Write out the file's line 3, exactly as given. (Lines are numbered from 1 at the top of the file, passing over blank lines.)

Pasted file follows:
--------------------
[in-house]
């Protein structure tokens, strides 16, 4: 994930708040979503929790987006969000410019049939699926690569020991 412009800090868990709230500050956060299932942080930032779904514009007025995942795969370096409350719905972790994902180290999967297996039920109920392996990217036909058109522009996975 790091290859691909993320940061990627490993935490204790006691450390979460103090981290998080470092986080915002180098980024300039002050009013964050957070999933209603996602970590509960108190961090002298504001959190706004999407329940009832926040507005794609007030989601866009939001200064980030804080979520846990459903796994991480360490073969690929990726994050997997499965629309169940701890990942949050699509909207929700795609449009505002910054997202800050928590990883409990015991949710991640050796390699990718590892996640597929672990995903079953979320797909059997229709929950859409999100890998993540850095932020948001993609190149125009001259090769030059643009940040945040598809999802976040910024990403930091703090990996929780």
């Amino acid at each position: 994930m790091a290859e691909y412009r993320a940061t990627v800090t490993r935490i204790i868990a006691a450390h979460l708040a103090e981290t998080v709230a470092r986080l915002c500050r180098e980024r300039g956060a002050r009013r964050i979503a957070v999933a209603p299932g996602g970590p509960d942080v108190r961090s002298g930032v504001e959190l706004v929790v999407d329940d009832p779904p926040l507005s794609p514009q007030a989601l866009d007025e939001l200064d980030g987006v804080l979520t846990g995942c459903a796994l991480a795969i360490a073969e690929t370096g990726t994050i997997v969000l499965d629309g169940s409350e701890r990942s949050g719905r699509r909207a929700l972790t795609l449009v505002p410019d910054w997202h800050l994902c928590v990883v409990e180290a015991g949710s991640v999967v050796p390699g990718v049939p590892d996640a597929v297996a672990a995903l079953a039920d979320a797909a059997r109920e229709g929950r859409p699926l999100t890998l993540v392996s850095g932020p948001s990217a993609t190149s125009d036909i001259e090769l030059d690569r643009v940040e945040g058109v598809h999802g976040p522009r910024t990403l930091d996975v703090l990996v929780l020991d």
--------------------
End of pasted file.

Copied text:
């Amino acid at each position: 994930m790091a290859e691909y412009r993320a940061t990627v800090t490993r935490i204790i868990a006691a450390h979460l708040a103090e981290t998080v709230a470092r986080l915002c500050r180098e980024r300039g956060a002050r009013r964050i979503a957070v999933a209603p299932g996602g970590p509960d942080v108190r961090s002298g930032v504001e959190l706004v929790v999407d329940d009832p779904p926040l507005s794609p514009q007030a989601l866009d007025e939001l200064d980030g987006v804080l979520t846990g995942c459903a796994l991480a795969i360490a073969e690929t370096g990726t994050i997997v969000l499965d629309g169940s409350e701890r990942s949050g719905r699509r909207a929700l972790t795609l449009v505002p410019d910054w997202h800050l994902c928590v990883v409990e180290a015991g949710s991640v999967v050796p390699g990718v049939p590892d996640a597929v297996a672990a995903l079953a039920d979320a797909a059997r109920e229709g929950r859409p699926l999100t890998l993540v392996s850095g932020p948001s990217a993609t190149s125009d036909i001259e090769l030059d690569r643009v940040e945040g058109v598809h999802g976040p522009r910024t990403l930091d996975v703090l990996v929780l020991d």